What is it about Turkish drama that seems so different than Western television?
I’ve been asking myself this question as I binge watch, devour, and pretty much zig zag from one dizi (Turkish TV drama) to the next. As one story is in its final ten or so episodes, I find my anxiety growing: what am I going to do when this one ends? What’s next, and will it be as good as this one? —wait— how could anything be as good as this one?? And so, it goes.
My non-initiated friends laugh and accuse me of wasting my time on “soap operas”. My protestations are met with eye rolls as I vainly try to explain why dizis are just different. Yes, there is a love story, and they are about family, and the search for success, and morality, and villainy, and, well—so are the soaps on English-speaking TV. At a loss, I carry on. As I made my way from each to the next, it recently struck me like a tsunami: the distinctive draw of these shows is the rather unique way that the male leads express their emotions, whether they are sons or fathers, or lovers. No other drama I’ve seen portrays male emotion the way the Turks do.
The Turkish male hero is typically courageous and intensely values his personal integrity; he is a believer in truth, faith, and family; these characters are also intensely masculine. Yet, the Turkish alpha male would lay down his life just to breathe in the scent of his lover’s hair one last time or feel his mother’s soft skin under his hand as he strokes her face. He wails in pain over the loss of his closest friend, tears streaming. And he is not afraid to show any of it.
Turkish men embrace their male friends, and kiss both cheeks in greeting, and this is likely one of the most telling examples of how East does not meet West. Despite its implication of intimacy or friendship, the Western male’s hand shake or manly pat on the back are aloof and bland in comparison to the Turkish way of expression. At least to me.
My first exposure to Turkish TV was 2014’s Kurt Seyit ve Sura. For many Americans, this show is a dazzling introduction into the world of Turkish television, with an extra boost because it’s on Netflix with great film quality and decent subtitles. The jewel is of course, Kivanc Tatlitug, the star of the series. I asked myself: who and how and where oh where have I been? Who is this man, and how come I am just finding out about him now?? Intrigued, I dove into Cesur ve Guzel for more, and then worked backwards to Kuzey Guney, Aski Memnu, and way back to Gumus, where the voice of a very young Kivanc’s is dubbed but trust me; the rest of him is solidly there.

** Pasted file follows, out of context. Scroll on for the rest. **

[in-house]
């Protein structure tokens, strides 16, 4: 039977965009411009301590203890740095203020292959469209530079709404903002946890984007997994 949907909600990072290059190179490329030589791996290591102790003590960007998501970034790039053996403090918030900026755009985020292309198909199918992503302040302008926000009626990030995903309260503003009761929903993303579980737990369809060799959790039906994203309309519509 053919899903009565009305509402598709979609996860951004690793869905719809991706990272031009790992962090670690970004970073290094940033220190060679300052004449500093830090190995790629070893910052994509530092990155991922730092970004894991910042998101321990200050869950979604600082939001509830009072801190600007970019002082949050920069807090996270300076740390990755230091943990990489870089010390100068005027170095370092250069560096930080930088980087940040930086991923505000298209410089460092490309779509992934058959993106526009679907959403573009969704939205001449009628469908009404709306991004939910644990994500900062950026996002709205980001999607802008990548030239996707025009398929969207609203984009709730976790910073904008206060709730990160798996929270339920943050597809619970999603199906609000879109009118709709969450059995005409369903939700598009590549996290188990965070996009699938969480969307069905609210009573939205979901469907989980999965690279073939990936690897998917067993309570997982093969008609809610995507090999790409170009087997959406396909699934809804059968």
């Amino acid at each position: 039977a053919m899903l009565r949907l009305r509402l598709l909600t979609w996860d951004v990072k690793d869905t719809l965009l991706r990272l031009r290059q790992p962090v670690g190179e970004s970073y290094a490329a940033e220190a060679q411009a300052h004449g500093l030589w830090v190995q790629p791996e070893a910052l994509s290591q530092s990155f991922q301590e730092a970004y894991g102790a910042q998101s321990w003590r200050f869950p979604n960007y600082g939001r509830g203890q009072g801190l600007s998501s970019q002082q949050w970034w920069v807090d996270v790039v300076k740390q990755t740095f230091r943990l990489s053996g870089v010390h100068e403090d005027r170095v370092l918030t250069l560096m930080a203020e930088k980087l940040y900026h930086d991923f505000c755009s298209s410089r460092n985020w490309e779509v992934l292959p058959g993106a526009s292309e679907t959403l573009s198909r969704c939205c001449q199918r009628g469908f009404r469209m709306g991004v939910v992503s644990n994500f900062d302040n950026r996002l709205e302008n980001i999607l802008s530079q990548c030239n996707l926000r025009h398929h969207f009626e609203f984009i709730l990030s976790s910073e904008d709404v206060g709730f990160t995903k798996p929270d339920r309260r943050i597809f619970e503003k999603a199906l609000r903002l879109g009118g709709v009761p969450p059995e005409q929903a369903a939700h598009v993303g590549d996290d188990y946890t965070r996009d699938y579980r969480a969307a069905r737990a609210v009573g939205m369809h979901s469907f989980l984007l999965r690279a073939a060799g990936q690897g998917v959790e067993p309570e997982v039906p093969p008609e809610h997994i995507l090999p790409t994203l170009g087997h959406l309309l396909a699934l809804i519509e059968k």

In each of these roles, Kivanc’s male is flawed (either quick to lose his temper or obstinate and maybe sometimes even a bit chauvinistic), but is still a nearly perfect man in terms of principles and character; all save for one. While each of his leading male heroes is unique, Behlul in Aski Memnu is on his own: brooding, rudderless, with a heart divided by love and fear. A master at hiding his deeper feelings, Kivanc’s formidable talent reveals all Behlul’s desperation and character flaws, which are ever-simmering just below the surface. The true villains of the stories are consistently devoid of compassion and empathy and are often over the top in their sheer evilness, and they rarely triumph.
Other Turkish roles come to mind as I revisit what resonates for me in these male figures. The paternal wisdom and guidance of Nazif Baba in Karadayi is edged with a darker past that molds him into a positive role model. His son, the fabulous character of Mahir, loves passionately but upholds his principles more than anything else; meanwhile, he is the absolute Sultan of love talkers. He may put a temporary distance between himself and his love, but he does it out of protectiveness and self-sacrifice.
Kuzey is a cheeky but relatively normal teen who goes to prison in place of his guilty older brother, Guney. It is on Guney that the family’s best hopes have always rested. Yet, the rough but decent Kuzey ultimately triumphs in love, in money, and in self-respect because his heart is true, and his moral compass is indeed at true north. If you haven’t watched Kuzey Guney, get started. Now.
There you have it, and I’ve only covered a handful. The male leads in Turkish drama speak to a deeper level of integrity and emotional expression that ensnares the watcher by the heart and won’t let go; I’ll be coming back for more.
All pictures courtesy of Ay Yapim.
Teddie Potter discovered Kivanc and dizis in 2016, and hasn’t looked back since. American born, and of Greek-Cypriot descent, Teddie is also a blogger for Outlandercast.com. She is a long-time Registered Nurse working in Brain Injury rehabilitation, and lives with her family in New Jersey.